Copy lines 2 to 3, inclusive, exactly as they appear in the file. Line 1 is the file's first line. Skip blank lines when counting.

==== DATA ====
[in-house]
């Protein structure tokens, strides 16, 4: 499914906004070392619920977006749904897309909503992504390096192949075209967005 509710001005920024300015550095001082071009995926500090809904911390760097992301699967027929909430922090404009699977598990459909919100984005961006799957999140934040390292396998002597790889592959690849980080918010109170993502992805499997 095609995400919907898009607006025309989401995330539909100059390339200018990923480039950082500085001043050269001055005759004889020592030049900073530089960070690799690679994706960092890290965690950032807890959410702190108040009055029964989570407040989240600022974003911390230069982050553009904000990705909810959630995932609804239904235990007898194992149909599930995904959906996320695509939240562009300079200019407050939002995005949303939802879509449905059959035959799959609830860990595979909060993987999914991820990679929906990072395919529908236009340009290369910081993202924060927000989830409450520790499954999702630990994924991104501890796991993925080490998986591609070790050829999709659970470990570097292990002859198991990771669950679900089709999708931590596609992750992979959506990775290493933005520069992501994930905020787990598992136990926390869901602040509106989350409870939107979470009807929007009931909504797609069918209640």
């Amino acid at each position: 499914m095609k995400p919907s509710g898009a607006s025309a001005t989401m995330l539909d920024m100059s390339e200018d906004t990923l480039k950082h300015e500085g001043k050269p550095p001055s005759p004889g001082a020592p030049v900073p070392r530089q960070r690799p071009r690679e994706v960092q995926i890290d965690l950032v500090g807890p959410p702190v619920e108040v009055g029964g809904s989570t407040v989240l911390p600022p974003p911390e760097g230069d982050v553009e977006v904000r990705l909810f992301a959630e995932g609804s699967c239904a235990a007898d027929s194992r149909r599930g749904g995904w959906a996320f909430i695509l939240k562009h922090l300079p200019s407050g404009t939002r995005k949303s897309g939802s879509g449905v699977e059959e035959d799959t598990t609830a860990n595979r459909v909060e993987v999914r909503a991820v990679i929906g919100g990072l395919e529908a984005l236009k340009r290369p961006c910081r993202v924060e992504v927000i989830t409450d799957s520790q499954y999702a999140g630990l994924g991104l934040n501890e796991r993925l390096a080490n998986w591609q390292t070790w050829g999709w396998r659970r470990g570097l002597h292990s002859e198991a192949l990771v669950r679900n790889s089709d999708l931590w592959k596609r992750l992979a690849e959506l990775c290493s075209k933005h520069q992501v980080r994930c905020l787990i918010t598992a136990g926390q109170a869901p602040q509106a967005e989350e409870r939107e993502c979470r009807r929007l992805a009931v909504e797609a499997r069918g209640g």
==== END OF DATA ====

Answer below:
């Protein structure tokens, strides 16, 4: 499914906004070392619920977006749904897309909503992504390096192949075209967005 509710001005920024300015550095001082071009995926500090809904911390760097992301699967027929909430922090404009699977598990459909919100984005961006799957999140934040390292396998002597790889592959690849980080918010109170993502992805499997 095609995400919907898009607006025309989401995330539909100059390339200018990923480039950082500085001043050269001055005759004889020592030049900073530089960070690799690679994706960092890290965690950032807890959410702190108040009055029964989570407040989240600022974003911390230069982050553009904000990705909810959630995932609804239904235990007898194992149909599930995904959906996320695509939240562009300079200019407050939002995005949303939802879509449905059959035959799959609830860990595979909060993987999914991820990679929906990072395919529908236009340009290369910081993202924060927000989830409450520790499954999702630990994924991104501890796991993925080490998986591609070790050829999709659970470990570097292990002859198991990771669950679900089709999708931590596609992750992979959506990775290493933005520069992501994930905020787990598992136990926390869901602040509106989350409870939107979470009807929007009931909504797609069918209640």
């Amino acid at each position: 499914m095609k995400p919907s509710g898009a607006s025309a001005t989401m995330l539909d920024m100059s390339e200018d906004t990923l480039k950082h300015e500085g001043k050269p550095p001055s005759p004889g001082a020592p030049v900073p070392r530089q960070r690799p071009r690679e994706v960092q995926i890290d965690l950032v500090g807890p959410p702190v619920e108040v009055g029964g809904s989570t407040v989240l911390p600022p974003p911390e760097g230069d982050v553009e977006v904000r990705l909810f992301a959630e995932g609804s699967c239904a235990a007898d027929s194992r149909r599930g749904g995904w959906a996320f909430i695509l939240k562009h922090l300079p200019s407050g404009t939002r995005k949303s897309g939802s879509g449905v699977e059959e035959d799959t598990t609830a860990n595979r459909v909060e993987v999914r909503a991820v990679i929906g919100g990072l395919e529908a984005l236009k340009r290369p961006c910081r993202v924060e992504v927000i989830t409450d799957s520790q499954y999702a999140g630990l994924g991104l934040n501890e796991r993925l390096a080490n998986w591609q390292t070790w050829g999709w396998r659970r470990g570097l002597h292990s002859e198991a192949l990771v669950r679900n790889s089709d999708l931590w592959k596609r992750l992979a690849e959506l990775c290493s075209k933005h520069q992501v980080r994930c905020l787990i918010t598992a136990g926390q109170a869901p602040q509106a967005e989350e409870r939107e993502c979470r009807r929007l992805a009931v909504e797609a499997r069918g209640g």